Q. Where can folks go to follow you online?

A. Our website of course has a page about me here. I am also on both Twitter and Facebook. Or come to one of the writers conferences I participate in every year around the country. I am always looking for fresh talent.

Q. Your link for submission guidelines?

A. Please check our website for my guidelines here. E-mail queries only, please.

Thanks for taking to the time to chat with us today, Stephen! And for you fellow writers reading this, do check out the other Q & A’s featuring agents in past and future installments of Agent Monday. Stay tuned for more Agent Monday insights soon!

 

*Marie is a Literary Agent at The Jennifer De Chiara Literary Agency in New York City. To keep up with all her posts, subscribe to her site.

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Cover Reveal! A DAY SO GRAY

Gray cover

You guys!  I am so delighted to share the cover of my newest picture book A DAY SO GRAY!!!  Illustrated by Alea Marley, it comes out through Clarion on October 29, 2019, but it’s available for pre-order now here.

If you belong to Goodreads, would you kindly add it as “to read” there by clicking on this link? That way others will see it too. Thank you so much!

What an amazing job Alea has done with this book. The images are absolutely stunning throughout…Honestly, I’m just humbled that she has brought such beauty to my words. To learn more about this fabulous illustrator and see more of her work, definitely visit her site here.

A DAY SO GRAY follows two friends as a day transforms from bleak and gray to full of beauty and joy, just by taking the time to notice colorful details everywhere. It’ll be coming out just before the holidays, ahead of those gray days to follow.  And I hope this will offer mindful and cozy inspiration for families everywhere.

The idea for this book came from my father, Santo Busterna, who, as an artist himself, always pointed to colors within the landscape, encouraging me as a young child to notice and appreciate the lovely details. To this day, I can’t drive past a winter field without picking out licorice red twigs, or golden poofs of wild grasses.

Thanks SO MUCH to my wonderful editor Anne Hoppe, the great team at Clarion, and to my fabulous agent Jennifer De Chiara for bringing this vision to life! And to each of you folks reading this for always being such wonderful advocates of books for children. 🙂

If you’d like more info about the book, I’ll be updating its page on my website here.

*Marie is a Literary Agent at The Jennifer De Chiara Literary Agency in New York City. To keep up with all her posts, subscribe to her site.

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GREEN GREEN’s Book Birthday!

green-green-front-cover“They say it’s your BIRTHDAY!” Yup, it’s true. Today is the official publication day of GREEN GREEN: A Community Gardening Story!!!  It’s my debut picture book, co-authored with my husband, Landscape Architect Baldev Lamba, and illustrated by the phenomenal artist Sonia Sanchez. School Library Journal calls it, “An attractive read-aloud for beginning lessons on gardening.” This book is available everywhere books are sold. To purchase it, please contact your wonderful local bookstore — they will be happy to help you! Or, to order online, click here for a number of choices.

In the book, green grass is wide and fresh and clean for a family to play in, and brown dirt is perfect for digging a garden. But when gray buildings start to rise up and a whole city builds, can there be any room for green space? The neighborhood children think so, and they inspire the community to join together and build a garden for everyone to share in the middle of the city.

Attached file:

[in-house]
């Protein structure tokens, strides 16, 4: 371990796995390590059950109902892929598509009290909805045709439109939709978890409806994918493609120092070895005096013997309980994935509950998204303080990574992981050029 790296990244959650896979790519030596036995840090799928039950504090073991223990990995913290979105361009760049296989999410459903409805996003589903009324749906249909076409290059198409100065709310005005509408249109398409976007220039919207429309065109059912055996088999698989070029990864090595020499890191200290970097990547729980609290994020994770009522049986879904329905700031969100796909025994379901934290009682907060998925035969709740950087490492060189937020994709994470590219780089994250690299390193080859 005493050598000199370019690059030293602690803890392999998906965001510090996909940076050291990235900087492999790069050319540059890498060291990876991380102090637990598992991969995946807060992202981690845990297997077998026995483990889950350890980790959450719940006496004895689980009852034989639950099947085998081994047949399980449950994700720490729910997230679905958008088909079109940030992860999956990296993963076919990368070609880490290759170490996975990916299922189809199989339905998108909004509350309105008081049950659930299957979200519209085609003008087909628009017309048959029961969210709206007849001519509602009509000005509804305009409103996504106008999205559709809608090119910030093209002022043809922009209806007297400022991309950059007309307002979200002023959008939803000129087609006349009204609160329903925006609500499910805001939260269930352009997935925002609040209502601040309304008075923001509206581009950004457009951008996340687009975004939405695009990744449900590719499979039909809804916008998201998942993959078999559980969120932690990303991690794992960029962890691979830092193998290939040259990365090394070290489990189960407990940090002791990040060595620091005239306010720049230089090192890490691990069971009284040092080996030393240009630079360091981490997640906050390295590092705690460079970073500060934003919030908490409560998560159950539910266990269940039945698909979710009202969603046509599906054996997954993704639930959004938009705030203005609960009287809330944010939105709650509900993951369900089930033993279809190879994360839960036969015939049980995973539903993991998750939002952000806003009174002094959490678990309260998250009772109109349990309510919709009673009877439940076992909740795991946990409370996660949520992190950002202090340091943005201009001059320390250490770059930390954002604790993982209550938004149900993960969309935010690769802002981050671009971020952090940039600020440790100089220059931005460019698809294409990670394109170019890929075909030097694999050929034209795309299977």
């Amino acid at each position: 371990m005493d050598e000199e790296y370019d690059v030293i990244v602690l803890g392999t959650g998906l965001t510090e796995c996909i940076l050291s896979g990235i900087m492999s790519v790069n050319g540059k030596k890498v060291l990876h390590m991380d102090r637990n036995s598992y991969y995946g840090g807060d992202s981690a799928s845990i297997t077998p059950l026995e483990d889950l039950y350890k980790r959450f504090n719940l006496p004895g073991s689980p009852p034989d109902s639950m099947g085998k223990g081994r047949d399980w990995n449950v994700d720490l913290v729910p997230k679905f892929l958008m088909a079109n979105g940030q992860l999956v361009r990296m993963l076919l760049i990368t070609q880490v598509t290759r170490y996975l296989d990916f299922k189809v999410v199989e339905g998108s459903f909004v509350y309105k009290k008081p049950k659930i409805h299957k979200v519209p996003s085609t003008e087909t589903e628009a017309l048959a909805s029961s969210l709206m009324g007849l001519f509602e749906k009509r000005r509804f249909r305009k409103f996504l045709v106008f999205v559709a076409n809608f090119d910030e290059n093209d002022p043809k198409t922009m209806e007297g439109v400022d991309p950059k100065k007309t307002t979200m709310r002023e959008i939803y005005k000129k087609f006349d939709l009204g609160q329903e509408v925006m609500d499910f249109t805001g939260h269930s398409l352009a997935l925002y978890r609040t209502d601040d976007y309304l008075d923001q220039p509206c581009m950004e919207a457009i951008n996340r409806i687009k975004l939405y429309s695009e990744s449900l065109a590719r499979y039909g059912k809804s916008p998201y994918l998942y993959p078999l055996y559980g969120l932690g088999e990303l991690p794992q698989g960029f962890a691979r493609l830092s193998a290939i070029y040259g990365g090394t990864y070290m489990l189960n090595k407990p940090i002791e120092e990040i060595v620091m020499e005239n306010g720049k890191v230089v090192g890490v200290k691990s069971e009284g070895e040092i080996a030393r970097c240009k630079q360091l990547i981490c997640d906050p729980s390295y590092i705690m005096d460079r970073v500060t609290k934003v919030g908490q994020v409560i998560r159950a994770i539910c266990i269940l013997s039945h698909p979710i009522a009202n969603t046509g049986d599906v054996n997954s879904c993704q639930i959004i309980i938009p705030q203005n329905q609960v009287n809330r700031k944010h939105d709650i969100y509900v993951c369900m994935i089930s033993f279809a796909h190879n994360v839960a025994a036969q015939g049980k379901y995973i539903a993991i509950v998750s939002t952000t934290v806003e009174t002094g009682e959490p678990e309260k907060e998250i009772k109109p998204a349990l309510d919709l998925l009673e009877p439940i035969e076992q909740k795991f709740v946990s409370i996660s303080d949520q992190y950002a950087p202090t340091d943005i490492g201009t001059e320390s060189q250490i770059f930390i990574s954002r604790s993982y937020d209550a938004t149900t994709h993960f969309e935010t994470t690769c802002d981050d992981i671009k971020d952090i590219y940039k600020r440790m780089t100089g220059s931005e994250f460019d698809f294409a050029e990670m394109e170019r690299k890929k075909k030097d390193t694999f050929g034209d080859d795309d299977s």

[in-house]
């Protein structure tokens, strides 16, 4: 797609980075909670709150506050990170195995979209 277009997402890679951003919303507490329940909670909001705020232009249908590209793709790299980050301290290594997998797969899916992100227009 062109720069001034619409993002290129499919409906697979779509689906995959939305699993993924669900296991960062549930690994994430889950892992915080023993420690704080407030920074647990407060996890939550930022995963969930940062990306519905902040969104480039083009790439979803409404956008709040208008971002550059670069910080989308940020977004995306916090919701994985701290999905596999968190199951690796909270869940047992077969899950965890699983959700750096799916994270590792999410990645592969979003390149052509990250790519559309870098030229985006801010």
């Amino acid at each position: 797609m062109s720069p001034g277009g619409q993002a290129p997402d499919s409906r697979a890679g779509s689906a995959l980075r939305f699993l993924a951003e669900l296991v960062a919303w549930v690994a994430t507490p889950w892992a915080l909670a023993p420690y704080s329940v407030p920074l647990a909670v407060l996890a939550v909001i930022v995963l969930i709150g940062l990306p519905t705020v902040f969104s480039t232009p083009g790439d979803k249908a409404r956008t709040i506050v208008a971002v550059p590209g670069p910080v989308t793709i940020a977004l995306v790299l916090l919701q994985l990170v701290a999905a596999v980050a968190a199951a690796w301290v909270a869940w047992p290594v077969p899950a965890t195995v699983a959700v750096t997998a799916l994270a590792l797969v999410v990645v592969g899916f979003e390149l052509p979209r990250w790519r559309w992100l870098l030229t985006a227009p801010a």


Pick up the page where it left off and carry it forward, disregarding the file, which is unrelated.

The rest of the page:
This is a fun and busy book, full of action, digging, construction stuff, nature, silliness and engrossing pictures. Every time I look through the pages, I discover something new and delightful! Can I just say I’m in awe of Sonia’s illustrations?

And at the end of the story, the book includes easy ways children and families can be more GREEN GREEN, including ways to help threatened honeybees and Monarch butterflies. There’s even a fun craft for kids!

Community gardening is such an important movement throughout the country, bringing together people and transforming the ground into lush gardens that feed and delight. GREEN GREEN is all about sustainability, something so close to my heart. And this book shows how children can make a real difference in our world. I especially love the diverse cast of children throughout the pages.

Just as a community garden needs many busy hands in order to grow, GREEN GREEN required the care and talent of so many wonderful folk. Thank you to my amazing agent, Jennifer De Chiara, to my editor Susan Dobinick, who planted the seeds, to my editor Grace Kendall, who helped this book grow, and to the wonderful team at Farrar Straus Giroux/Macmillan for, oh, just EVERYTHING they have done to bring GREEN GREEN into the hands of children across the world.

DSCN5510And thank you to the many folks in my life who continue to support this wacky writer! My family, my wonderful friends, my network of amazing writer buddies…my community! You’ve all helped me grow. 🙂  And thank you to the fabulous network of bookstore friends, librarians, and schools who are sharing GREEN GREEN!  And to readers out there? Adults who take the time to sit with a child in their lap and make a book come to life for a child? Wow. You are the real heroes of any book.

Yup – I’m a bit gushy here. But, hey, it is a birthday party, after all. 😉  Okay… just wanted to close with a huge THANK YOU to the fabulous indie bookstores Doylestown Bookshop in Doylestown, PA, and Clinton Books in Clinton, NJ for hosting us on our book launch weekend! (Both stores have author-signed copies of GREEN GREEN on their shelves right now for sale. To snag one, call or stop in at these stores.) And for an updated listing of where I’ll be doing future book signings and story times, you can check out my appearances page here.